To gain a better understanding of the metabolic changes caused by inhibition of lipogenesis, global metabolomics analyses were performed on non-tumour liver tissue from DEN-treated LDKO and Flox control mice (Supplementary Data 1). In light of the role of the ACC enzymes in lipid synthesis, we surveyed the metabolomics data set for ACC-dependent changes in lipid species (Supplementary Fig. 3a–g). We first investigated palmitate because it is a major end product of lipogenesis. Curiously, LDKO liver tissue had no change in palmitate (16:0), 16:0 ceramide (palmitoyl-sphingosine) nor in palmitate-based monoacylglycerols (MAGs) or phospholipids. These data suggest that palmitate is being provided by the diet or other tissues such as adipose (Supplementary Fig. 3a,b). However, not all lipid species were unaltered. LDKO liver tissue had 30% lower levels of stearate (18:0; Supplementary Fig. 3a), and stearate-based MAGs and sphingolipids were also decreased (Supplementary Fig. 3e,g). LDKO liver also had significantly higher levels of the polyunsaturated fatty acids (PUFAs) linoleate (18:2) and linolenate (18:3; Supplementary Fig. 3a). Similarly, phospholipids with an 18:2 fatty acid at the carbon-2 position were significantly higher, 18:2 MAGs trended higher and 18:3 MAGs were significantly higher in LDKO livers (Supplementary Fig. 3c,e). Finally, LDKO livers had significantly lower levels of the PUFA arachidonate (20:4; Supplementary Fig. 3a) and lower phospholipids containing a 20:4 fatty acid at the carbon-2 position (Supplementary Fig. 3c). Taken together, levels of specific phospholipids, glycerolipids and sphingolipids generally corresponded with levels of the respective fatty acid components. The mechanism linking ACC activity to these changes in lipid species requires further elucidation, but one possibility is that some of the changes may be secondary to increased antioxidant status of the cell that would lessen the peroxidation of some PUFA species.

Because LDKO hepatocytes do not manufacture lipids de novo, it is likely that they extract more lipids from the circulation than Flox controls. To investigate this possibility, we measured the expression of lipoprotein lipase (LPL) and lipid transporters CD36 and FATP5 from LDKO and Flox liver tissues. LPL has been shown to be important for liver tumorigenesis by increasing exogenous lipid uptake26; however, we did not observe any change in LPL protein or mRNA expression (Supplementary Fig. 4a–c, uncropped blots are shown in Supplementary Fig. 5). In contrast, LDKO liver tissue had increased mRNA expression of the fatty acid transporters CD36 and FATP5 (Supplementary Fig. 4d,e). These data suggest that ACC-deficient hepatocytes have increased capacity to scavenge fatty acids.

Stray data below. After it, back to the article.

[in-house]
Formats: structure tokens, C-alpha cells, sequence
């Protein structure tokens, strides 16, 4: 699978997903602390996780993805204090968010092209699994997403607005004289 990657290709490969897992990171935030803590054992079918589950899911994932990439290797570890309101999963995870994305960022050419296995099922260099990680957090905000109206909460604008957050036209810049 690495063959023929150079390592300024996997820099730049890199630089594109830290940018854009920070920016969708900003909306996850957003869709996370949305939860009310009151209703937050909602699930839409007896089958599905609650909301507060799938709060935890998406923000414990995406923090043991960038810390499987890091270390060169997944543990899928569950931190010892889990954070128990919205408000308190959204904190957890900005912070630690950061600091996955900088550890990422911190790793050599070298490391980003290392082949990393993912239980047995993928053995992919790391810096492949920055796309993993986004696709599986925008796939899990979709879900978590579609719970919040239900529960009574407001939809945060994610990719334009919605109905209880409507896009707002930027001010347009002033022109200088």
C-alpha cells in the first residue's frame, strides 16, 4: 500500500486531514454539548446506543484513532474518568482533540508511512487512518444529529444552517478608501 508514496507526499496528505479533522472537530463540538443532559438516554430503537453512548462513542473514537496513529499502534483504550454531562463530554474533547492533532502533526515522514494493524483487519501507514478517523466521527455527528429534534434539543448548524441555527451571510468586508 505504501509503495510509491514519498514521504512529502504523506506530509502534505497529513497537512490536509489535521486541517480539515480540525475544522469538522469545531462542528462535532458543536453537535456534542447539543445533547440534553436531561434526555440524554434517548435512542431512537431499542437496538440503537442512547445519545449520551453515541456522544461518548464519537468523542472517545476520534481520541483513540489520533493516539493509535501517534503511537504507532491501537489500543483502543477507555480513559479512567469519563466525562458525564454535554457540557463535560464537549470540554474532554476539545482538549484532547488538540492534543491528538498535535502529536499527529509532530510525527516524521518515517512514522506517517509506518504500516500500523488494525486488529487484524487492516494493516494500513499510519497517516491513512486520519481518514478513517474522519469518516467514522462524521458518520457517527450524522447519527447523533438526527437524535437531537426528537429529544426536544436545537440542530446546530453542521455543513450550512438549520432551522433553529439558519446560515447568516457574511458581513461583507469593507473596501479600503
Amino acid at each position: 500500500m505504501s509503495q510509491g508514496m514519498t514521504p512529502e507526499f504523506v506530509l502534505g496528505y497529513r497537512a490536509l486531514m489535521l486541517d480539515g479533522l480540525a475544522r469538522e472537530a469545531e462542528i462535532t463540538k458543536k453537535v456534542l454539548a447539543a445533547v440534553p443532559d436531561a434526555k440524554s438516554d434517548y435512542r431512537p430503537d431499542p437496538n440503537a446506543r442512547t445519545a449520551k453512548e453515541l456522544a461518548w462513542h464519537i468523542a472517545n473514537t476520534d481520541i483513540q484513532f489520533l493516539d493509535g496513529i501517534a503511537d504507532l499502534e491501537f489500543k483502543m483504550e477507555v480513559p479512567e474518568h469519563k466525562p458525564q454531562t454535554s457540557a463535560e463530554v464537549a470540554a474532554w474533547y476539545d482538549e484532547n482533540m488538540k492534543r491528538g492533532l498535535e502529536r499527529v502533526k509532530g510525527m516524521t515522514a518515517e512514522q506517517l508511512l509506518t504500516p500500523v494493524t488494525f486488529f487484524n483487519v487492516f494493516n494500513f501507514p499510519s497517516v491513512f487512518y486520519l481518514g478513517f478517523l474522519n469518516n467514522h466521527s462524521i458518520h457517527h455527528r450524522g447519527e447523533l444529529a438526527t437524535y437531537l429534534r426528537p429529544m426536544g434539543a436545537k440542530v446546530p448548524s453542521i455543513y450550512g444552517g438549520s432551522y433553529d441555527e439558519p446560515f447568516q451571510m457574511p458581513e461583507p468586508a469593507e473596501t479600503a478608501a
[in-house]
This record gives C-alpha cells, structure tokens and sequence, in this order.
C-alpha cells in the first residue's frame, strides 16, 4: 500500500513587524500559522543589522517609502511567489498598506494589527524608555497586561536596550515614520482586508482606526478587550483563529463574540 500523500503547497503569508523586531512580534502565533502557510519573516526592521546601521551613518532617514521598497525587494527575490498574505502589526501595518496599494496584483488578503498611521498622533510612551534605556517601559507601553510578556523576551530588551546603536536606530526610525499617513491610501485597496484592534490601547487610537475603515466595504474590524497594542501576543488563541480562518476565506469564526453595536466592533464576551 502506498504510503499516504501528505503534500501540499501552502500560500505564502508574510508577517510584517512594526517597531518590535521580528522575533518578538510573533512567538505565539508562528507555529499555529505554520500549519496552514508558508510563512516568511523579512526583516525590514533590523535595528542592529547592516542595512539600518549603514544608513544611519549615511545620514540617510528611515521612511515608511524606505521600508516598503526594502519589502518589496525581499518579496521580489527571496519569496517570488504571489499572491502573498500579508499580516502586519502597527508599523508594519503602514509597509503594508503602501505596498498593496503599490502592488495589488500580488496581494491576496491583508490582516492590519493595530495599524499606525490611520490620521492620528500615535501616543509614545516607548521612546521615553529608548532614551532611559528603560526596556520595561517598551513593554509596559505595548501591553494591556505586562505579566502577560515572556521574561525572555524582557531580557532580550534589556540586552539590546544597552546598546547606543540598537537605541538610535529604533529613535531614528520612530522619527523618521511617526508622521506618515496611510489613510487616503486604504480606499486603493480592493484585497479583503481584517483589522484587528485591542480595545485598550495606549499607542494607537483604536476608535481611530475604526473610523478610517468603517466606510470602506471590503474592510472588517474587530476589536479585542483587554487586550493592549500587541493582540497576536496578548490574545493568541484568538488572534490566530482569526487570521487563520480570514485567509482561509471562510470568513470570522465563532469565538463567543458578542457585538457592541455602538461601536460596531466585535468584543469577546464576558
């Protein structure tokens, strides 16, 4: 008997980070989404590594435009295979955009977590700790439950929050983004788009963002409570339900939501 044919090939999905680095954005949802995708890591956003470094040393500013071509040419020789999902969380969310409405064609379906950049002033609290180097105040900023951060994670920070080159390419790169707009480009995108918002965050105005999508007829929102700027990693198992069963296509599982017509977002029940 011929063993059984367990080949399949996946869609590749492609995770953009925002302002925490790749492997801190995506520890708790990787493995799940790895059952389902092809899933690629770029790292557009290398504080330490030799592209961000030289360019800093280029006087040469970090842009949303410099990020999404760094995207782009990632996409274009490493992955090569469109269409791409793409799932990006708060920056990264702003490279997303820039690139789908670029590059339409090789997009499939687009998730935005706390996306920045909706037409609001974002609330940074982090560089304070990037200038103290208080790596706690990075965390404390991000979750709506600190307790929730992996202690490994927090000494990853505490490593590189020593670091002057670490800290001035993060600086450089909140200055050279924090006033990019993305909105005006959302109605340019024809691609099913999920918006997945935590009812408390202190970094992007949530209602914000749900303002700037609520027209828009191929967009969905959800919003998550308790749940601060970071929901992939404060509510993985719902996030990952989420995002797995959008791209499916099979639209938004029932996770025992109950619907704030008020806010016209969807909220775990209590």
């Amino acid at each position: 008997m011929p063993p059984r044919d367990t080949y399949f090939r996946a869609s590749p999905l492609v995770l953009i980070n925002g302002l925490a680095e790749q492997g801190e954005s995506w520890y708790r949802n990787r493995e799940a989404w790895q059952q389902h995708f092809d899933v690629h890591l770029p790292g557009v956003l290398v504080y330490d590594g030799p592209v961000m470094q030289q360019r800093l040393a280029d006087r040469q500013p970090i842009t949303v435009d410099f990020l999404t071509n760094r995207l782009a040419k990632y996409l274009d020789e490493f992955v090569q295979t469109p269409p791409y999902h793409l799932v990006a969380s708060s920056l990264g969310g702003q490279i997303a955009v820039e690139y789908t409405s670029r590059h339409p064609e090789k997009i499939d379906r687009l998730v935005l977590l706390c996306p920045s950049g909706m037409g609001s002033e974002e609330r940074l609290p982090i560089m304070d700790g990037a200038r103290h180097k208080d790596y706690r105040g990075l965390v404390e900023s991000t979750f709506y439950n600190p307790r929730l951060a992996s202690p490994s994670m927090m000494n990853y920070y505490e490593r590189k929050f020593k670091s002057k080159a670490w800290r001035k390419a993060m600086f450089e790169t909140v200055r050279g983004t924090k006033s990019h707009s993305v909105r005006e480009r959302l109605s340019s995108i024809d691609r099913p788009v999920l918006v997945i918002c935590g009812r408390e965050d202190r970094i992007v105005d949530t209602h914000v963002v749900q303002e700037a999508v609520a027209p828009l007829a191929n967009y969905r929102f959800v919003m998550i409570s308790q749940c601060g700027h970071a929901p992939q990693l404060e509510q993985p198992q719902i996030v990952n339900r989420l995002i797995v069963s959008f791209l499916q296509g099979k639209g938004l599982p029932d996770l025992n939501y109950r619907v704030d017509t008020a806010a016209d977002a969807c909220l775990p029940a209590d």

ACC activity affects antioxidant status and cell survival

We next assessed whether ACC-deficient liver tissue had other alterations in global metabolites. Pathway enrichment analysis of metabolomics data revealed marked changes in glutathione antioxidant defence (Fig. 5c) that were consistent with increased products of the pentose phosphate pathway (PPP) including 6-phosphogluconate and NADPH (Fig. 5d,e). NADPH is a substrate for multiple antioxidant enzymes that convert oxidized glutathione (GSSG) into reduced glutathione (GSH). Accordingly, we used biochemical assays to verify that LDKO tissue had improved antioxidant status as indicated by an increase in the GSH:GSSG ratio compared to Flox control tissue (Fig. 5f). Consistent with the greater antioxidant status, metabolomics data also showed that LDKO tissues had decreased markers of oxidative stress including peroxidized lipids 13-HODE and 9-HODE, oxidized ascorbate, and oxidized methionine (Supplementary Data 1).

DEN is a pro-oxidant that induces tumorigenesis via genotoxic damage20; therefore, we investigated the acute effects of DEN on DNA damage, apoptosis and proliferation in LDKO and Flox liver 24 h after exposure. Compared to Flox control liver, LDKO liver had less DEN-induced 8-hydroxydeoxyguanosine (8-OHdG) oxidative DNA adducts (Supplementary Fig. 4f) and fewer nuclei positive for γH2A.X expression (Fig. 6a,b). Furthermore, LDKO liver had less DEN-induced cleaved CASP3 expression (Fig. 6c,d) and higher Ki67 expression (Fig. 6e,f) than controls. LDKO liver tissue also maintained a higher GSH:GSSG ratio than controls and had a non-significant (P=0.15, two-tailed Student’s t-test) increase in NADPH levels (Supplementary Fig. 4g,h).

Figure 6: LDKO livers are resistant to DEN-induced DNA damage and apoptosis.
Figure 6

Representative images of immunohistochemical staining and quantification for (a,b) γH2A.X, (c,d) cleaved CASP3 and (e,f) Ki67 in liver sections of LDKO and Flox mice treated with vehicle (Mock) or DEN at 14 days of age and collected 24 h after treatment (scale bars, 50 μm; n=4 mice). * Indicates significant difference, P<0.05 as determined by one-way analysis of variance followed by Tukey’s post hoc analyses. Data are represented as mean±s.e.m.